- ATLANTA (Reuters) - Federal
health officials said on Thursday they were counting the death of a 63-year-old
woman in an Illinois hospital last May as the fourth reported U.S. case
of a staph germ resistant to traditional antibiotics.
- The Atlanta-based Centers for Disease Control and Prevention
said the unidentified woman, who suffered from renal failure, had been
infected with Staphylococcus aureus bacteria that resisted vancomycin,
the drug of last resort.
- Staphylococcus bacteria are commonly found on the skin
without producing any illness, but they can sometimes cause invasive diseases
in the bloodstream or heart valves. The woman in Illinois had undergone
a number of medical and surgical procedures that increased her risk of
- ``She had had many courses of vancomycin treatment, which
tends to promote the emergence of the resistant strains,'' said Julie Gerberding,
director of the centers' hospital infections program.
- The centers said the emergence of vancomycin resistance
increased the possibility that some staph strains would become fully resistant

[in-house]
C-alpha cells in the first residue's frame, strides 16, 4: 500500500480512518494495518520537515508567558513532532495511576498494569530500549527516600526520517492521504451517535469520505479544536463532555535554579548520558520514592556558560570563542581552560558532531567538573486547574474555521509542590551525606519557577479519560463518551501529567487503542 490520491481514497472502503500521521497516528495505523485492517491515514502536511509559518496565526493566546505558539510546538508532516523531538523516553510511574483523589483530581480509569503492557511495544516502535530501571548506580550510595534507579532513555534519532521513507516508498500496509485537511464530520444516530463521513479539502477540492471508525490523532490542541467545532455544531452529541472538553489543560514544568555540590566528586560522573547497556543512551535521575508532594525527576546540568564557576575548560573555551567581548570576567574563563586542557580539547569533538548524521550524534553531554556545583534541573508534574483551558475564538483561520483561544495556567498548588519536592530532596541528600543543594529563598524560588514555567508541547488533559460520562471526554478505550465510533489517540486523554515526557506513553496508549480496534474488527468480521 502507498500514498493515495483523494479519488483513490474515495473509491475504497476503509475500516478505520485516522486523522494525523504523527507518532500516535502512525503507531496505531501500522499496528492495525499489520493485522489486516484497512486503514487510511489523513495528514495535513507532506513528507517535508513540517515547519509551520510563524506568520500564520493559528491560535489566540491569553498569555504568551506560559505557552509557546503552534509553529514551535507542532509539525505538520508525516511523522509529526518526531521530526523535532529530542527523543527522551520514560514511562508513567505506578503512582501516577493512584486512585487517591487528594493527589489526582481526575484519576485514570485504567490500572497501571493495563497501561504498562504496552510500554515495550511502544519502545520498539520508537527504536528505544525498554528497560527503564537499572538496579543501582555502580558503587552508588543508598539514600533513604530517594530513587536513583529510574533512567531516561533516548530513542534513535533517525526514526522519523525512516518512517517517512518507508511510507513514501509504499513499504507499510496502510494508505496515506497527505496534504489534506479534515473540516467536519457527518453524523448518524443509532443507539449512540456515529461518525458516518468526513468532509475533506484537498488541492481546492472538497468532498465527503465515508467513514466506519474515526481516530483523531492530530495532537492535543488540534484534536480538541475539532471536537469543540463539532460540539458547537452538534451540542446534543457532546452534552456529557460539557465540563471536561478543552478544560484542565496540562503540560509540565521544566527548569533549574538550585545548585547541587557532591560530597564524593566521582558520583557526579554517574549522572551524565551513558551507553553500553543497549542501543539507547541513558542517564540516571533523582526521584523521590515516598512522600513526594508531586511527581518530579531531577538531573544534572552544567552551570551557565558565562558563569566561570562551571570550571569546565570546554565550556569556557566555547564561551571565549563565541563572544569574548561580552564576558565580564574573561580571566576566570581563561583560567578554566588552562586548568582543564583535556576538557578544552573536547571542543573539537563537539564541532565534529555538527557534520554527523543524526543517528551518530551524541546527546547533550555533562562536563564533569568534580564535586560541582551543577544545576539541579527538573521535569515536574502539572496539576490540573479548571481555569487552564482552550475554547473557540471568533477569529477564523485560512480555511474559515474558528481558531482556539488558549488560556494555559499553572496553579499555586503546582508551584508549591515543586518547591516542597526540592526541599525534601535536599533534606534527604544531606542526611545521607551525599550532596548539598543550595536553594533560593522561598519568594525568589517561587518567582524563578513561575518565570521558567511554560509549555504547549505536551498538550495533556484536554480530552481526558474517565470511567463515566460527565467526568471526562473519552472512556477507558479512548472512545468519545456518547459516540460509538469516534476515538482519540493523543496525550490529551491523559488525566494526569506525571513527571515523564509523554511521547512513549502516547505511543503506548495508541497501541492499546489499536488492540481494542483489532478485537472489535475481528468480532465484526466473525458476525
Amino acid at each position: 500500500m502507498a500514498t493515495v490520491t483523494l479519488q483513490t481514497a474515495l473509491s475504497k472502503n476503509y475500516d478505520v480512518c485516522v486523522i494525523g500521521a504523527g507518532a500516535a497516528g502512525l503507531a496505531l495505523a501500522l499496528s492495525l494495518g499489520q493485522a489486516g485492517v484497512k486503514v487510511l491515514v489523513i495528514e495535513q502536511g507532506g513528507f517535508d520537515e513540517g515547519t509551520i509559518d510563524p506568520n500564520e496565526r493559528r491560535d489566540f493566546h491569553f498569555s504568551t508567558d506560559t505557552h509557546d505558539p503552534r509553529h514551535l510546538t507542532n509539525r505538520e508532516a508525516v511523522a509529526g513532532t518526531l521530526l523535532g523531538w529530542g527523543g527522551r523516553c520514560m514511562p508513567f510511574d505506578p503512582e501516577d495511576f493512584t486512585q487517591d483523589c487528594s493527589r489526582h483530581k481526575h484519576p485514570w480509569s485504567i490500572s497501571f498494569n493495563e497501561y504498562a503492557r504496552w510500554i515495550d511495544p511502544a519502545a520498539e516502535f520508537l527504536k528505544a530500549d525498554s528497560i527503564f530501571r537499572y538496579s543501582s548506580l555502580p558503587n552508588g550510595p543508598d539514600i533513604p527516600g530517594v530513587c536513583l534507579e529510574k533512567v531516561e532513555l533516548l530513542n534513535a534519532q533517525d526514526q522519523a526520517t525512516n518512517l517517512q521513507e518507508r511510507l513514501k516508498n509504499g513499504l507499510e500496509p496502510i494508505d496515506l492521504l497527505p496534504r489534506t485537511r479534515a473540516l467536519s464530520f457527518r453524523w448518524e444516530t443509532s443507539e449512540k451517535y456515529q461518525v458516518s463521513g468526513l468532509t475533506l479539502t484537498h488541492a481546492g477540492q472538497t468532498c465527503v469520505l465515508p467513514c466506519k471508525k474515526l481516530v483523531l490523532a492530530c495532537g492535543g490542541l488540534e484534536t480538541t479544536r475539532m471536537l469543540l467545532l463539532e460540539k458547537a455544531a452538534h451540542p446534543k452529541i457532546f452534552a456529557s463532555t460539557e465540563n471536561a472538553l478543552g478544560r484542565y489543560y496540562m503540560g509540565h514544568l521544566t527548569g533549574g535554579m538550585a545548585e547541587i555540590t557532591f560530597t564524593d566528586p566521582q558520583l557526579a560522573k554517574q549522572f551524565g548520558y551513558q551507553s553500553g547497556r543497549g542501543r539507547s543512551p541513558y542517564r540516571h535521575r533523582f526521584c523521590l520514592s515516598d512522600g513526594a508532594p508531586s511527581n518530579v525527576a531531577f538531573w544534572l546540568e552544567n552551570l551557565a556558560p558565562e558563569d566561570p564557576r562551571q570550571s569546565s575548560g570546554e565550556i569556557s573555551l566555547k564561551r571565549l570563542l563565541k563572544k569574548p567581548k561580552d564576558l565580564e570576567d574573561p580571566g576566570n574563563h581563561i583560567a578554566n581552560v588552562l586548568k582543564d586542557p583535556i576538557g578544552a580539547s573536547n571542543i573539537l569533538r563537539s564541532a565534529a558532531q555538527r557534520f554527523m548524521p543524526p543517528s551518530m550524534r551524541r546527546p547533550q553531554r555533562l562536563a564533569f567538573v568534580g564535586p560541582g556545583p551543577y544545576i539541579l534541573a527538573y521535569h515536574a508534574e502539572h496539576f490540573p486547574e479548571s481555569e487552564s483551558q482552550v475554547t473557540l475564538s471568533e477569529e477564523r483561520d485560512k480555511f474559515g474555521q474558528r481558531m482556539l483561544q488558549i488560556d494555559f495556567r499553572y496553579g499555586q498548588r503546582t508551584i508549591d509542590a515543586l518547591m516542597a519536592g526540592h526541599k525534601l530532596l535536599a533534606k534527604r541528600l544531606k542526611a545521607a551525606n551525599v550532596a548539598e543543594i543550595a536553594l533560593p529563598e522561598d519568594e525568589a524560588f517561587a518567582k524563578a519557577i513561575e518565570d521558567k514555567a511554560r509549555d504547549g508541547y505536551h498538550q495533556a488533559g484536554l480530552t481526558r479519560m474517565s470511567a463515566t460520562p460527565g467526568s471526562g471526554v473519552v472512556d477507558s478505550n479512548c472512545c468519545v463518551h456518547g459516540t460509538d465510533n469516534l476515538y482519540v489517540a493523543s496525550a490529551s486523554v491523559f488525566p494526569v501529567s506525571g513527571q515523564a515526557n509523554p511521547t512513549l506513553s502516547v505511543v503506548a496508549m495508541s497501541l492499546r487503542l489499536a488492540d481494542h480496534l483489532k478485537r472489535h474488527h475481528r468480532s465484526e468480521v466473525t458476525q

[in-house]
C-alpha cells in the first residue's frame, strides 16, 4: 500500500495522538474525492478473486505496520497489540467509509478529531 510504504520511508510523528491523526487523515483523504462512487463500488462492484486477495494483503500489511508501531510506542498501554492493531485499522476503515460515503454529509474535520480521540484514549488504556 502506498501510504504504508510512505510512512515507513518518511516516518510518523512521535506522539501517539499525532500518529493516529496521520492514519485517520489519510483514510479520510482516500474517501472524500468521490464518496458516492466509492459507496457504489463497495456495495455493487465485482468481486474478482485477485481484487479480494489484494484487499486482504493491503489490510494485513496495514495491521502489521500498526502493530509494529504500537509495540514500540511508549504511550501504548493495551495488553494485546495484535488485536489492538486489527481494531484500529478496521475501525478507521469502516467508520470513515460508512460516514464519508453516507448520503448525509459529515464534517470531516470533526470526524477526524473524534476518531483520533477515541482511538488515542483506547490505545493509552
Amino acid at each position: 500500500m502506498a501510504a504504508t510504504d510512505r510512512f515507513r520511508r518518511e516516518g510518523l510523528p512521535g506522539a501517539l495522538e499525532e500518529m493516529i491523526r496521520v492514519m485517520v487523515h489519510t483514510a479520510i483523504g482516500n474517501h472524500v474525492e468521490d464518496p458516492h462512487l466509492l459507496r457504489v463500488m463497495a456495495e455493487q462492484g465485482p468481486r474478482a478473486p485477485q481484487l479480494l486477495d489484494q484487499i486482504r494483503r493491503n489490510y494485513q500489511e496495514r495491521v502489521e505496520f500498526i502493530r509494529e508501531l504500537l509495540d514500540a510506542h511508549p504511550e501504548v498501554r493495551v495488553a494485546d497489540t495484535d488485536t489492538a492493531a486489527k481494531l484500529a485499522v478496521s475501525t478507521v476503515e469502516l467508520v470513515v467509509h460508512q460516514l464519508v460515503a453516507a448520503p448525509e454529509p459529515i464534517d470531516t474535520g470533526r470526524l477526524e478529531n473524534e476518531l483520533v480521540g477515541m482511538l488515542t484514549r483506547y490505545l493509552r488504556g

to the antimicrobial agents traditionally used to kill bacteria.
- The first documented case of vancomycin-resistant staph
occurred in a Japanese child in 1996. The first U.S. cases were reported
one year later.
- Researchers said the emergence of antibiotic-resistant
bacteria had in part been caused by doctors who too often prescribed antibiotics
to patients with viruses such as those that cause colds and flu. Viruses
are immune to antibiotics.
- The centers said prompt identification and reporting
of vancomycin-resistant staphylococci was the single most important tool
for identifying antibiotic resistance.
- ``In hospital settings, because it's such a hardy organism,
it can easily be transmitted from one patient to another. Outbreaks can
occur if proper infection-control procedures are not followed,'' Gerberding
- The agency, however, noted that a survey of 369 microbiology
laboratories in eight states found that only 59 percent did routine confirmatory
testing for vancomycin resistance in staph infections